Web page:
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DIRTY DANCING: HAVANA NIGHTS

It may be the most artificial of genres, but itís also one of the most subversive. Class conflict and gender strife come down to a pas de deux between Ginger and Fred, and Eisenstein never directed a crowd scene more radical or more rousing than the "Remember My Forgotten Man" number in Gold Diggers of 1933. Like revolution in general, though, the musical has been in decline of late, and the success of bogus specimens like Chicago only confirms its impending demise.

Guy Ferlandís Dirty Dancing: Havana Nights wonít change any of that, but at least itís trying. A prequel of sorts to the 1986 hit (which, along with Flashdance, led to such cut-and-paste pastiche atrocities as Moulin Rouge), it takes place five years before that salubrious Catskill-set fairy tale. Katey (Romola Garai), Yale-bound girl genius, finds her staid, studious life disrupted when dadís Ford Motor company job relocates to hot-blooded, Batista-ruled Cuba. There she discovers Cuban music (or the filmís anachronistic fusion version thereof), discards her Sylvia Plath cardigan for Carmen Miranda sheaths, and proceeds to dance the night away with sensitive Cuban busboy Javier (Diego Luna). Oh, and Castro takes over the country. Those two parts donít quite harmonize, but theyíre not exactly dissonant, either. Credit a canny screenplay ó and Garai. Whether she can dance or not is debatable given the filmís stroboscopic editing, but she has the talent and the presence of a star. (86 minutes)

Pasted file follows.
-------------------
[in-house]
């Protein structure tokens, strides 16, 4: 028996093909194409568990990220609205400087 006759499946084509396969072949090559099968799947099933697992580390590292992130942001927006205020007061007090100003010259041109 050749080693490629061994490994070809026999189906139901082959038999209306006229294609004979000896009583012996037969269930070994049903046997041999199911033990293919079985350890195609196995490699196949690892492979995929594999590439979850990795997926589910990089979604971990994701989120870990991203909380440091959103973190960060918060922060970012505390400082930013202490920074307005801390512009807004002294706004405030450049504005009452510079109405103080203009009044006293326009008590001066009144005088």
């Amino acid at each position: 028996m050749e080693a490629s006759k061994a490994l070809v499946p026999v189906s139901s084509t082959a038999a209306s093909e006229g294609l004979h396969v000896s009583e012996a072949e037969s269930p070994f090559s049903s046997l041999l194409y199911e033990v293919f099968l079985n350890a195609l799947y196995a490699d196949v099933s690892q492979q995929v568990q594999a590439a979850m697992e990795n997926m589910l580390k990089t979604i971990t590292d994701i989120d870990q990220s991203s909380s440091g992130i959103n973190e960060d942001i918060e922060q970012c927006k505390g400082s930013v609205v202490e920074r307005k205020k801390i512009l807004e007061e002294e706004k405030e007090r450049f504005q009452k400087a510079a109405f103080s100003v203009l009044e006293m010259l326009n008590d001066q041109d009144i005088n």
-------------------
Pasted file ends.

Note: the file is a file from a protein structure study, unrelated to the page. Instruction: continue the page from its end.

Issue Date: February 27 - March 4, 2004
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